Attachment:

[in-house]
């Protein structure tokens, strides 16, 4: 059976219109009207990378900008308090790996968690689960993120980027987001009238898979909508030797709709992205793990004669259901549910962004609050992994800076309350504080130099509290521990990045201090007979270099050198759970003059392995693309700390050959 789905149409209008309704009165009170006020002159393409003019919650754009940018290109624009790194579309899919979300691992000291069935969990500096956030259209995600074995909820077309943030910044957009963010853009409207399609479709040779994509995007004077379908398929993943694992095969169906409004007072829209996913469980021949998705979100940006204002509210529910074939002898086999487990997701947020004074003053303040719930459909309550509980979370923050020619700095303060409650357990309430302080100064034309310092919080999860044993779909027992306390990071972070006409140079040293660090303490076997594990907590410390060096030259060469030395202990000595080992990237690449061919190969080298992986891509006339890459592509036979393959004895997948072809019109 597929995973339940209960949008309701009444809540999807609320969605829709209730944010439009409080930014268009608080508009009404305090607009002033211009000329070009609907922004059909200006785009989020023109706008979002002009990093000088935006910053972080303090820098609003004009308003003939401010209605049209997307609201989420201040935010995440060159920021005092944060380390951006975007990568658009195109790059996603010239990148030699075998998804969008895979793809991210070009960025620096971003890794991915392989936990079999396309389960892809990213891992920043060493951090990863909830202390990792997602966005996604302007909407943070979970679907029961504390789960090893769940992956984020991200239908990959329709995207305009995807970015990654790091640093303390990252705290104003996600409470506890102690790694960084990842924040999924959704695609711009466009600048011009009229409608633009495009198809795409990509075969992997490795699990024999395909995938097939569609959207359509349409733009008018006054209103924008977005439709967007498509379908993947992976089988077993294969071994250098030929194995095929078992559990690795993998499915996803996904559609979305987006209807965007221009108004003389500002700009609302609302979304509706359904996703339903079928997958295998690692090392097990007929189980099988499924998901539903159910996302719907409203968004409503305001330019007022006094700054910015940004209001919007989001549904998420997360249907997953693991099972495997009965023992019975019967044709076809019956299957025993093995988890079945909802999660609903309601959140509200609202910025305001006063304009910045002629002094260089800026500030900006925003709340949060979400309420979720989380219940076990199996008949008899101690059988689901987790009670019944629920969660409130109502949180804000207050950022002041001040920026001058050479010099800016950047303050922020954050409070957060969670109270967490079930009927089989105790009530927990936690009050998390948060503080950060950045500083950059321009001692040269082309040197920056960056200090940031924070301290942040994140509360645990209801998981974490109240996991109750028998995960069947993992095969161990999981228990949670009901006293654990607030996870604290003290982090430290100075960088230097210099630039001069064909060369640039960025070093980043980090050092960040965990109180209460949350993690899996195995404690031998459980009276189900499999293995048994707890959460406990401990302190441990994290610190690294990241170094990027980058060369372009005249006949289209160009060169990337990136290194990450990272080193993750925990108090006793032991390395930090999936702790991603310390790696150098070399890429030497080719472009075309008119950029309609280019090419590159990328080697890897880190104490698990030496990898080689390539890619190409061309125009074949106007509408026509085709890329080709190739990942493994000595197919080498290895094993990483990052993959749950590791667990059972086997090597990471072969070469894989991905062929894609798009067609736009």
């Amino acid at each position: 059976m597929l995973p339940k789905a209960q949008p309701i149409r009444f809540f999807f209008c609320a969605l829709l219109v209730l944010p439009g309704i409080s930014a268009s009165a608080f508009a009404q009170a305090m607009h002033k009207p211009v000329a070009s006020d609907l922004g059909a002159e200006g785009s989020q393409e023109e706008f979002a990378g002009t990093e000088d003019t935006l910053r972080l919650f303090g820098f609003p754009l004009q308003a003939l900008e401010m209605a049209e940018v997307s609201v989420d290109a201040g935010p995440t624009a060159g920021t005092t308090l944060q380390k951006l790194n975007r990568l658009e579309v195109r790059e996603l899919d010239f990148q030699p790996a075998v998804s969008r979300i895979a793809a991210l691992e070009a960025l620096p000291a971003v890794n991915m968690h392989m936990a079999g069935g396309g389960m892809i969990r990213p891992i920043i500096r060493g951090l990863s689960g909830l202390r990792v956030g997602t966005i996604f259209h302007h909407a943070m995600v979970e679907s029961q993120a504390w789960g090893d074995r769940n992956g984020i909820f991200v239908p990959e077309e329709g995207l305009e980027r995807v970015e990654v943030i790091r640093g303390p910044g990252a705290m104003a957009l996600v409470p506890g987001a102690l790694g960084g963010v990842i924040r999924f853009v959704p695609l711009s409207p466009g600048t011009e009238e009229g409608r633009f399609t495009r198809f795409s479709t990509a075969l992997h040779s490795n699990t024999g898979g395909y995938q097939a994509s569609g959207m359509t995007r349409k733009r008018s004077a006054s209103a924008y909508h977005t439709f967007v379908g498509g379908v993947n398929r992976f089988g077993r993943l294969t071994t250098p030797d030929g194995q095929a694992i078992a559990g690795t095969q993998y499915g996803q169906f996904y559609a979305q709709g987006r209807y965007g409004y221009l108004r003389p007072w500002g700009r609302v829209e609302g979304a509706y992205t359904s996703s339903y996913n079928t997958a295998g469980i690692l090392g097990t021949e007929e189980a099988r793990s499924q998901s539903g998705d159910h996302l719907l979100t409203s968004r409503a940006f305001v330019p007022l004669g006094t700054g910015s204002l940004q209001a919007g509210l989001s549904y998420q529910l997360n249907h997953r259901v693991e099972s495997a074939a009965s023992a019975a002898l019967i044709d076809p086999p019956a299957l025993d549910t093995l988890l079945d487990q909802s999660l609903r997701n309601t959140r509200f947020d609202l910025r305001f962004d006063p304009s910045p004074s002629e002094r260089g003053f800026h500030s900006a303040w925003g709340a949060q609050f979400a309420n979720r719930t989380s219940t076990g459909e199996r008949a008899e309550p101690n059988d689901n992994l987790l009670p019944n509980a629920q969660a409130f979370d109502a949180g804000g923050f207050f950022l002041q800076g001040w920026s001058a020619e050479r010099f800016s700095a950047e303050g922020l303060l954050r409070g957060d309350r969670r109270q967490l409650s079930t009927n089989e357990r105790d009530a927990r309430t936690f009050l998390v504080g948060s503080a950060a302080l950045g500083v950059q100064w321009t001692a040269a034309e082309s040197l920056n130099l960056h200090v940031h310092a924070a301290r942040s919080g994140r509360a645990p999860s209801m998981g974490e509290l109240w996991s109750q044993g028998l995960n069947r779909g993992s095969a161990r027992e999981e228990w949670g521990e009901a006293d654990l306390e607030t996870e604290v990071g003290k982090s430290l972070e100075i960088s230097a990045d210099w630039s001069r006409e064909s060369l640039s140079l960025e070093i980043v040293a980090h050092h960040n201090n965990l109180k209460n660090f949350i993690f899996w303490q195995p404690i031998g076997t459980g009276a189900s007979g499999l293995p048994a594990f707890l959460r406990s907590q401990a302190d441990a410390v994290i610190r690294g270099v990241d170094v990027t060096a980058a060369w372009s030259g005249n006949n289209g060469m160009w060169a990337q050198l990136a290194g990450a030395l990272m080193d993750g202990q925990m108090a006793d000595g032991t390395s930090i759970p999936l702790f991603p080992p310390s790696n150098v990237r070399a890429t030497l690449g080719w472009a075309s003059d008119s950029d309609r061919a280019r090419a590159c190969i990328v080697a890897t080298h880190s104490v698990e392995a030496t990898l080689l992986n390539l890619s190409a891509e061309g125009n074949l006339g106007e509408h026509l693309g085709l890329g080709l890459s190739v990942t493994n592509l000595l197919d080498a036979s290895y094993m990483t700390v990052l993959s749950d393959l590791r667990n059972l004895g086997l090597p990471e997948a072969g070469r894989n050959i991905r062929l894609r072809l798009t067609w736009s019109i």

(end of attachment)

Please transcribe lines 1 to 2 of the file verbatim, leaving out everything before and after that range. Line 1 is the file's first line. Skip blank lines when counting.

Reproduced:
[in-house]
């Protein structure tokens, strides 16, 4: 059976219109009207990378900008308090790996968690689960993120980027987001009238898979909508030797709709992205793990004669259901549910962004609050992994800076309350504080130099509290521990990045201090007979270099050198759970003059392995693309700390050959 789905149409209008309704009165009170006020002159393409003019919650754009940018290109624009790194579309899919979300691992000291069935969990500096956030259209995600074995909820077309943030910044957009963010853009409207399609479709040779994509995007004077379908398929993943694992095969169906409004007072829209996913469980021949998705979100940006204002509210529910074939002898086999487990997701947020004074003053303040719930459909309550509980979370923050020619700095303060409650357990309430302080100064034309310092919080999860044993779909027992306390990071972070006409140079040293660090303490076997594990907590410390060096030259060469030395202990000595080992990237690449061919190969080298992986891509006339890459592509036979393959004895997948072809019109 597929995973339940209960949008309701009444809540999807609320969605829709209730944010439009409080930014268009608080508009009404305090607009002033211009000329070009609907922004059909200006785009989020023109706008979002002009990093000088935006910053972080303090820098609003004009308003003939401010209605049209997307609201989420201040935010995440060159920021005092944060380390951006975007990568658009195109790059996603010239990148030699075998998804969008895979793809991210070009960025620096971003890794991915392989936990079999396309389960892809990213891992920043060493951090990863909830202390990792997602966005996604302007909407943070979970679907029961504390789960090893769940992956984020991200239908990959329709995207305009995807970015990654790091640093303390990252705290104003996600409470506890102690790694960084990842924040999924959704695609711009466009600048011009009229409608633009495009198809795409990509075969992997490795699990024999395909995938097939569609959207359509349409733009008018006054209103924008977005439709967007498509379908993947992976089988077993294969071994250098030929194995095929078992559990690795993998499915996803996904559609979305987006209807965007221009108004003389500002700009609302609302979304509706359904996703339903079928997958295998690692090392097990007929189980099988499924998901539903159910996302719907409203968004409503305001330019007022006094700054910015940004209001919007989001549904998420997360249907997953693991099972495997009965023992019975019967044709076809019956299957025993093995988890079945909802999660609903309601959140509200609202910025305001006063304009910045002629002094260089800026500030900006925003709340949060979400309420979720989380219940076990199996008949008899101690059988689901987790009670019944629920969660409130109502949180804000207050950022002041001040920026001058050479010099800016950047303050922020954050409070957060969670109270967490079930009927089989105790009530927990936690009050998390948060503080950060950045500083950059321009001692040269082309040197920056960056200090940031924070301290942040994140509360645990209801998981974490109240996991109750028998995960069947993992095969161990999981228990949670009901006293654990607030996870604290003290982090430290100075960088230097210099630039001069064909060369640039960025070093980043980090050092960040965990109180209460949350993690899996195995404690031998459980009276189900499999293995048994707890959460406990401990302190441990994290610190690294990241170094990027980058060369372009005249006949289209160009060169990337990136290194990450990272080193993750925990108090006793032991390395930090999936702790991603310390790696150098070399890429030497080719472009075309008119950029309609280019090419590159990328080697890897880190104490698990030496990898080689390539890619190409061309125009074949106007509408026509085709890329080709190739990942493994000595197919080498290895094993990483990052993959749950590791667990059972086997090597990471072969070469894989991905062929894609798009067609736009």